Answer #4: Currently, only State-licensed captive insurers participate in TRIP. In that context, the States that license the captive are already monitoring the captive arrangements' capital and claims paying ability. Imposing different assessments or requirements would usurp State regulations.

Furthermore, if a captive arrangement insures TRIA-eligible risks as well as non-TRIA eligible risks, how would any additional assessment be applied between the capital structure and claims paying ability for those two classes of risks?

Question #5: To what extent are captives being relied upon to insure so-called "trophy risks" that might be deemed to be subject to a heightened risk of terrorism?

Answer #5: As discussed above, one example of providing coverage for "trophy risks" is captive arrangements that are currently being used to insure numerous power generation-related risks, including power generation plants and other critical components.

Captive insurers are simply a type of self-insurance with some key differentiations.  Companies that choose to self-insure bear the risk of loss on their own, while a captive insurance arrangement allows a company to finance a part of the risk they choose to take on themselves. Captives are often established by a parent company or even a pool of companies, in order to finance an overall, common, or third-party risk. In some cases, companies that cannot mitigate a risk affordably in the commercial market—such as terrorism—are self-insuring risks, often times by financing that risk through a captive. It is important to note that captive insurance arrangements come in many forms based on the risk, company, or pool structure, and that a one-size fits all approach does not often times work for the complex nature that can be attributed to a captive owner or their risk.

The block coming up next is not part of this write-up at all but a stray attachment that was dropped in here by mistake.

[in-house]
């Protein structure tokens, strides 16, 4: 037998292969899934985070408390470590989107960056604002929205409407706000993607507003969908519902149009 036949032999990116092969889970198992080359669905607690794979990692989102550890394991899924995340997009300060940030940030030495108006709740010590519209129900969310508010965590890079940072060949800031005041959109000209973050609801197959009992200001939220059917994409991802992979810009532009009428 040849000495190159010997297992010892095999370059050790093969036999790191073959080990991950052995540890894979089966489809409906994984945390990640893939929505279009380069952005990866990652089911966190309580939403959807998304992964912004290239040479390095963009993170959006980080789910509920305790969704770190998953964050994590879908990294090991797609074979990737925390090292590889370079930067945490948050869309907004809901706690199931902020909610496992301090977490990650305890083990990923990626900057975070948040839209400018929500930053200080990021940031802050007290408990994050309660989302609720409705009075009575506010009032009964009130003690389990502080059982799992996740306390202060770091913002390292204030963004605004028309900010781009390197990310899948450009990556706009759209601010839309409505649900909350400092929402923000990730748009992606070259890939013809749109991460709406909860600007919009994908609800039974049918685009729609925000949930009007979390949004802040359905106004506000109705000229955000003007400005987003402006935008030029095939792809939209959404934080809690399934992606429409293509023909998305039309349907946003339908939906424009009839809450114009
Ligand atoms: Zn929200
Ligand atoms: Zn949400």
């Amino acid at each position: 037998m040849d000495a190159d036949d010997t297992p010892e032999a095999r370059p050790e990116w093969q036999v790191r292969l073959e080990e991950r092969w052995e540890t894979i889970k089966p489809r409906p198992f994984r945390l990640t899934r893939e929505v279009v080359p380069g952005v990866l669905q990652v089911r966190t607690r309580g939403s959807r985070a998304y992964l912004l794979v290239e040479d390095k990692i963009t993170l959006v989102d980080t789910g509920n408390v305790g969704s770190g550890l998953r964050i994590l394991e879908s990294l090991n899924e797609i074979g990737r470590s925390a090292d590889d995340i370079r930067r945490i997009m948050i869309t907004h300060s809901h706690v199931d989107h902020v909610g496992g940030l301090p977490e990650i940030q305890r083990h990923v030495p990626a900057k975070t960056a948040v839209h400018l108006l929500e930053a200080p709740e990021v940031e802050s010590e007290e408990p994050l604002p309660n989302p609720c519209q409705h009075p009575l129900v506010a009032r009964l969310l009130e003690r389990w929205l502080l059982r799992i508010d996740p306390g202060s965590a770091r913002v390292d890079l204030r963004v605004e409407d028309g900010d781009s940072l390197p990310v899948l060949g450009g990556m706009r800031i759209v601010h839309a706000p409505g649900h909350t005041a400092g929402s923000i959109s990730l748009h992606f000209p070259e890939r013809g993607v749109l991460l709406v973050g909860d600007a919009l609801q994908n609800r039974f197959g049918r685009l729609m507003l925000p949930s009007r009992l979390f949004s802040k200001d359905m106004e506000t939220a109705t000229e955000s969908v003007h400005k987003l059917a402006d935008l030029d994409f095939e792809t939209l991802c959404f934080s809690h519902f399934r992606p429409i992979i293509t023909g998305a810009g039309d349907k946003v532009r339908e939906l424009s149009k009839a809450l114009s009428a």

Read the SIIA's full comments.